By the far the best part of eating out is visiting new vegan eateries turning cruelty free never stopped us from being foodies if anything we are more into trying new/eating out than we were before. In London especially we are very fortunate to have a wealth 100% vegan places to eat at. In recent years chain restaurants noticing the growth in veganism have created dedicated vegan menus (, it is also not unheard for previously non-vegan independent restaurants, cafes and vendors to switch to 100% plant-based (we always do a little dance when this happens). Everywhere that you contact and ask about their vegan produce will help promote veganism and encourage companies to provide for us.  When writing or phoning it is best to actually define what being vegan is to ensure that the person really understands your requirements and there are no misunderstandings! And if they get it wrong give feedback, nobody wants to be an arsehole but if you inform them in a polite respectful manner what the issues are they can learn. If you don’t tell them they will continue and upset the next vegan down the line, personally we believe all chefs should relish the challenge of creating an imaginative vegan meal and if you advertise vegan options ALL staff should understand what that means.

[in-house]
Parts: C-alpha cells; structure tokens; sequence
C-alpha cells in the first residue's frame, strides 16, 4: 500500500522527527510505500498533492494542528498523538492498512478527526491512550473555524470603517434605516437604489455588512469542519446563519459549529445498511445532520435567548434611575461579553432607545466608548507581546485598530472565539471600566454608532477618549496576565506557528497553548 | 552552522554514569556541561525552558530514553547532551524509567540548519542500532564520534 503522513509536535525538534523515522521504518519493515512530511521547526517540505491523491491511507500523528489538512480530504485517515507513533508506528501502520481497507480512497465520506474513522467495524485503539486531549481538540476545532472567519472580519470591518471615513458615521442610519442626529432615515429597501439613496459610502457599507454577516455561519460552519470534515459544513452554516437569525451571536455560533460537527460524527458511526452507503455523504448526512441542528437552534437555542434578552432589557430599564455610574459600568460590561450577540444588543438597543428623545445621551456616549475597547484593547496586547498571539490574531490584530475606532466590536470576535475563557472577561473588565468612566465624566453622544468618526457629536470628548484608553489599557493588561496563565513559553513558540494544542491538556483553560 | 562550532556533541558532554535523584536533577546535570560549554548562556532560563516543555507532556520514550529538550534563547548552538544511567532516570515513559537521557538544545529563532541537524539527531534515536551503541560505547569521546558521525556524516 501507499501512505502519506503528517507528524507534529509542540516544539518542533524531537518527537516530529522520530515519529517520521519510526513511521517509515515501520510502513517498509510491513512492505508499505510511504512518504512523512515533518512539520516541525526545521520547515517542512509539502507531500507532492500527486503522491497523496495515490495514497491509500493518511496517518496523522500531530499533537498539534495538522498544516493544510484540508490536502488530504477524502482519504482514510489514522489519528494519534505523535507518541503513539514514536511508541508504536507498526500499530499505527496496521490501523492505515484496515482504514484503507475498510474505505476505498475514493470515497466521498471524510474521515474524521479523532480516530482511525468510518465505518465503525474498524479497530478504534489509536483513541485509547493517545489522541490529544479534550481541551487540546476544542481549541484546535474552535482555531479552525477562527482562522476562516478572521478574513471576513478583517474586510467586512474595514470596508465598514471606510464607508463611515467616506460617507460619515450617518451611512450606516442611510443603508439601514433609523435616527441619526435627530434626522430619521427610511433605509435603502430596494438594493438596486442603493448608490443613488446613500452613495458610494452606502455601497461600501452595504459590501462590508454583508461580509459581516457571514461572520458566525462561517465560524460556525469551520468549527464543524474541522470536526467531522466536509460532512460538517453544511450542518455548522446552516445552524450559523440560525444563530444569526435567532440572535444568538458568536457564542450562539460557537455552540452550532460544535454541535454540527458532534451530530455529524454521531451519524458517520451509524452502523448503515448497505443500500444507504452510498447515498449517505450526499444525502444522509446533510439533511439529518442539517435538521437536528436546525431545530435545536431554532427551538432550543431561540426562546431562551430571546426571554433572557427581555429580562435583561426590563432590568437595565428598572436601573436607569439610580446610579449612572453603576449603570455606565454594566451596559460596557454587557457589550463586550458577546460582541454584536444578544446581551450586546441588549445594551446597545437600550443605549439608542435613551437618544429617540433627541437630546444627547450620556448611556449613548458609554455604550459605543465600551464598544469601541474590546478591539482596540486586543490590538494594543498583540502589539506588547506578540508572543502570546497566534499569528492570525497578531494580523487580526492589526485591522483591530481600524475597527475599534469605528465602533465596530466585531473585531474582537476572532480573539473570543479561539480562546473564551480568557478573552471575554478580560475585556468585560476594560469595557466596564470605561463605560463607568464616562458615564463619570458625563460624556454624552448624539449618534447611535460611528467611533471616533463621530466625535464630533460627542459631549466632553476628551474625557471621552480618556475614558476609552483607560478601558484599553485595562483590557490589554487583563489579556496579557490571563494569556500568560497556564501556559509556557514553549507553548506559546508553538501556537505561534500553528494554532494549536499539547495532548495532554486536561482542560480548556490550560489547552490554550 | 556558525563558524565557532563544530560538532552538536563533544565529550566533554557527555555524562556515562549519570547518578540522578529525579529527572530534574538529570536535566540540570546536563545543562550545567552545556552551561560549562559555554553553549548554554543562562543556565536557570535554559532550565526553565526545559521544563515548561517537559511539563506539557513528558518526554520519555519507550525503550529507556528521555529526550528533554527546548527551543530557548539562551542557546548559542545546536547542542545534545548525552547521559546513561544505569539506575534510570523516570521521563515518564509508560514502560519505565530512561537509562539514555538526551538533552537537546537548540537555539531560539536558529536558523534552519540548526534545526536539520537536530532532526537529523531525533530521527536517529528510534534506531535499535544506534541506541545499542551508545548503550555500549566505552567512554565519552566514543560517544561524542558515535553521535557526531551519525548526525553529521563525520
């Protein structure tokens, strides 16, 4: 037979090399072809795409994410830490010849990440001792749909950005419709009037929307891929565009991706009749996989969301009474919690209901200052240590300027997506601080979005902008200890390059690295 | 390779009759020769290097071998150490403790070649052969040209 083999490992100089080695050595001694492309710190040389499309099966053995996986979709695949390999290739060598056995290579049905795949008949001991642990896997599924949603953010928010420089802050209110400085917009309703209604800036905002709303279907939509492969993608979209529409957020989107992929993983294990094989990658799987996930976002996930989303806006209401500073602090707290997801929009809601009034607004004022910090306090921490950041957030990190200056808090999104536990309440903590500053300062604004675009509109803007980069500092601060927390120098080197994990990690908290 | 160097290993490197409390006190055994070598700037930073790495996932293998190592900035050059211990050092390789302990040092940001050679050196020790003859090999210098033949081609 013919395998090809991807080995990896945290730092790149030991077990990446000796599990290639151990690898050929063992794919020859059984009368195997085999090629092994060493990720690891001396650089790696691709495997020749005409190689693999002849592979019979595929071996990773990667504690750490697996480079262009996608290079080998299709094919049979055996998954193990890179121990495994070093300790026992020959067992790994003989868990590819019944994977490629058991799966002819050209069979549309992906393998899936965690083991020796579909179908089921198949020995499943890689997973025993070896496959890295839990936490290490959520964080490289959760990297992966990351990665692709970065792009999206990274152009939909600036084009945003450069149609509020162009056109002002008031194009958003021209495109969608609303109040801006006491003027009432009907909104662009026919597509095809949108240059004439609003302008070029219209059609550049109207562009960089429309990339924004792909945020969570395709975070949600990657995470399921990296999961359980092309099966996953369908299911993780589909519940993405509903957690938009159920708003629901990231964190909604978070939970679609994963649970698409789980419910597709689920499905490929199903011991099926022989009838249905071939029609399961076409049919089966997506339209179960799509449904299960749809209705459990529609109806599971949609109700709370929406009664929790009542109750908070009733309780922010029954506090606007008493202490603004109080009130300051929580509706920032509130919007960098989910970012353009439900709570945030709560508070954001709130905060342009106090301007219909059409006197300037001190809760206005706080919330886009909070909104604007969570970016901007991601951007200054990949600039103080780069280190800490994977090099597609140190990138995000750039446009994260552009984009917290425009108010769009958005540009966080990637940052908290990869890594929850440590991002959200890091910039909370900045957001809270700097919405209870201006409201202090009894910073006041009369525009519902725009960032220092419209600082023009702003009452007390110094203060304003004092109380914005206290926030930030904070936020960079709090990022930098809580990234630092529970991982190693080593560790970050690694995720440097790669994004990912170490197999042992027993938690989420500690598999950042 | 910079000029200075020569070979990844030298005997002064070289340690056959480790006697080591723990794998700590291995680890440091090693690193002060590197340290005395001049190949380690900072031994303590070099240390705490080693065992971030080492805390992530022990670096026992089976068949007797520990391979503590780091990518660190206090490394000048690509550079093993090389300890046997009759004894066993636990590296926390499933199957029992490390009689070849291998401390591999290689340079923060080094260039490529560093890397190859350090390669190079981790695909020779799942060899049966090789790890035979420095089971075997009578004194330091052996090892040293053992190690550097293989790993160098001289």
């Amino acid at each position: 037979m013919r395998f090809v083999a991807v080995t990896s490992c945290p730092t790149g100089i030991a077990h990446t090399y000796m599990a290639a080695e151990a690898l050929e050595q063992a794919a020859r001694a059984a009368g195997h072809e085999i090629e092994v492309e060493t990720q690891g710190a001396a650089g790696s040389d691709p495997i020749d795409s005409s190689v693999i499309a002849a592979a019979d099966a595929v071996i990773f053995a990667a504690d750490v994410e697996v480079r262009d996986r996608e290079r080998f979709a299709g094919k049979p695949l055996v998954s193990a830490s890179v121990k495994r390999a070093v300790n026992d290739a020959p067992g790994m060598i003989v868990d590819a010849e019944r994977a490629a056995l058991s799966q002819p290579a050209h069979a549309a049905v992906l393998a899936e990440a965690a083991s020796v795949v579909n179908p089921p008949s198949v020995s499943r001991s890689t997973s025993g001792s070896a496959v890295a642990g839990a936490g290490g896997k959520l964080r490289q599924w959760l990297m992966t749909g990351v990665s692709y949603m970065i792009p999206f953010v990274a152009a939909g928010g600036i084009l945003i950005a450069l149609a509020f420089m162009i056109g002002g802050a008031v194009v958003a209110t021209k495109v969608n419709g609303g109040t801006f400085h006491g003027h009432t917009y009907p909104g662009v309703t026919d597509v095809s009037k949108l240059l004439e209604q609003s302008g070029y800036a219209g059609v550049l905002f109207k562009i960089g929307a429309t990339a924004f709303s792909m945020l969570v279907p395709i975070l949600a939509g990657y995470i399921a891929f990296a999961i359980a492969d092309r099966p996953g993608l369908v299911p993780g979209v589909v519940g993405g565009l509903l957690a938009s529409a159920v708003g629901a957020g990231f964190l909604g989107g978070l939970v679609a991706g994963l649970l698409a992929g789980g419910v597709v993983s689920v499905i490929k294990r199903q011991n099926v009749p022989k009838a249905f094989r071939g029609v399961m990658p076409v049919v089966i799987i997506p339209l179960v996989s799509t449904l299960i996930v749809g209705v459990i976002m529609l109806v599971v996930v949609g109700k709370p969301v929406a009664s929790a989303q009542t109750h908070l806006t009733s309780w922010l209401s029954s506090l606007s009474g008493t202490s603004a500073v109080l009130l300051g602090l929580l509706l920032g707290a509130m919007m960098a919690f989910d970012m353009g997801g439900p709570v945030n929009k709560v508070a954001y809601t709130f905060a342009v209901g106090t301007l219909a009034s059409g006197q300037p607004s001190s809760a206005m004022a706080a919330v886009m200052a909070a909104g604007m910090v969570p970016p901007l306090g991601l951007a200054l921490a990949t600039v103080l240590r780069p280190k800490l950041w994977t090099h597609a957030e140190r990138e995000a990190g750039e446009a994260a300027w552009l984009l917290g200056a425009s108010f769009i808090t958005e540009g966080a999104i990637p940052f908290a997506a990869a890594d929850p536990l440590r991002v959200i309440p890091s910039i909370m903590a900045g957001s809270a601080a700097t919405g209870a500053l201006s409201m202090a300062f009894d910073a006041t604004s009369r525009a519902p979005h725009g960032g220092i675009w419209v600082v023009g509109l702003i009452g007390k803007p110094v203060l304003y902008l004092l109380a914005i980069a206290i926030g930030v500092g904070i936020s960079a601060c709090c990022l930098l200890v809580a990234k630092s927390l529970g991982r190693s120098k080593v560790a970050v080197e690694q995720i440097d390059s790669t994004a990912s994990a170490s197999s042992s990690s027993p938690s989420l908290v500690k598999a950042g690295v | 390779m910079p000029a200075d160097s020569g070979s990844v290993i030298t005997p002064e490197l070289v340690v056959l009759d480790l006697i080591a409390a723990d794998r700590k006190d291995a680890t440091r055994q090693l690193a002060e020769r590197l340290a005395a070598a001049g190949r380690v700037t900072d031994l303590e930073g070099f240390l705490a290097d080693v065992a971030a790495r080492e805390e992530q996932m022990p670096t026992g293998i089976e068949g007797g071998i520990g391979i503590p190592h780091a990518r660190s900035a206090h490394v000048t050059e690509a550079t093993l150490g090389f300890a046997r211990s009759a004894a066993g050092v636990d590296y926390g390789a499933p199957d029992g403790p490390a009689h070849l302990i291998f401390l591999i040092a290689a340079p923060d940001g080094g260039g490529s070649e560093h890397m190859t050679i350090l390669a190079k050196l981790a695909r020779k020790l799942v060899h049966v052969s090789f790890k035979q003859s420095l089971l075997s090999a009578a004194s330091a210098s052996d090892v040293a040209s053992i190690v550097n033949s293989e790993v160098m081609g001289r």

Club Mexicana, Pamela, Dalston

Some of THV’s favourite places to eat (♥ indicates a vegan establishment):

We recommend Vegan London for a more comprehensive list of restaurants that serve only vegan food or try following vegansofldn on Instagram (and their hashtag) to see the latest places the kids are eating at these days.

Markets

Horns OK Please, Borough Market

2017 was the year London became home to not one but two all vegan markets. Both every Saturday and within 1.5 miles of each other. Still check out regular markets too though, vegan stall holders are infiltrating everywhere (we also do a little dance when this happens) but also the non-vegan stalls may have vegan options. Also look out for one-off events, Planet Organic had a series of mini markets at several branches inviting customers to meet their vegan suppliers. Some of our favourite markets and we’re also including the vegan markets in though we haven’t tried them yet below (marked with a ♥) because duh VEGAN!:

Caterers & Supper clubs

Little Bird Suppers, Japanese Eats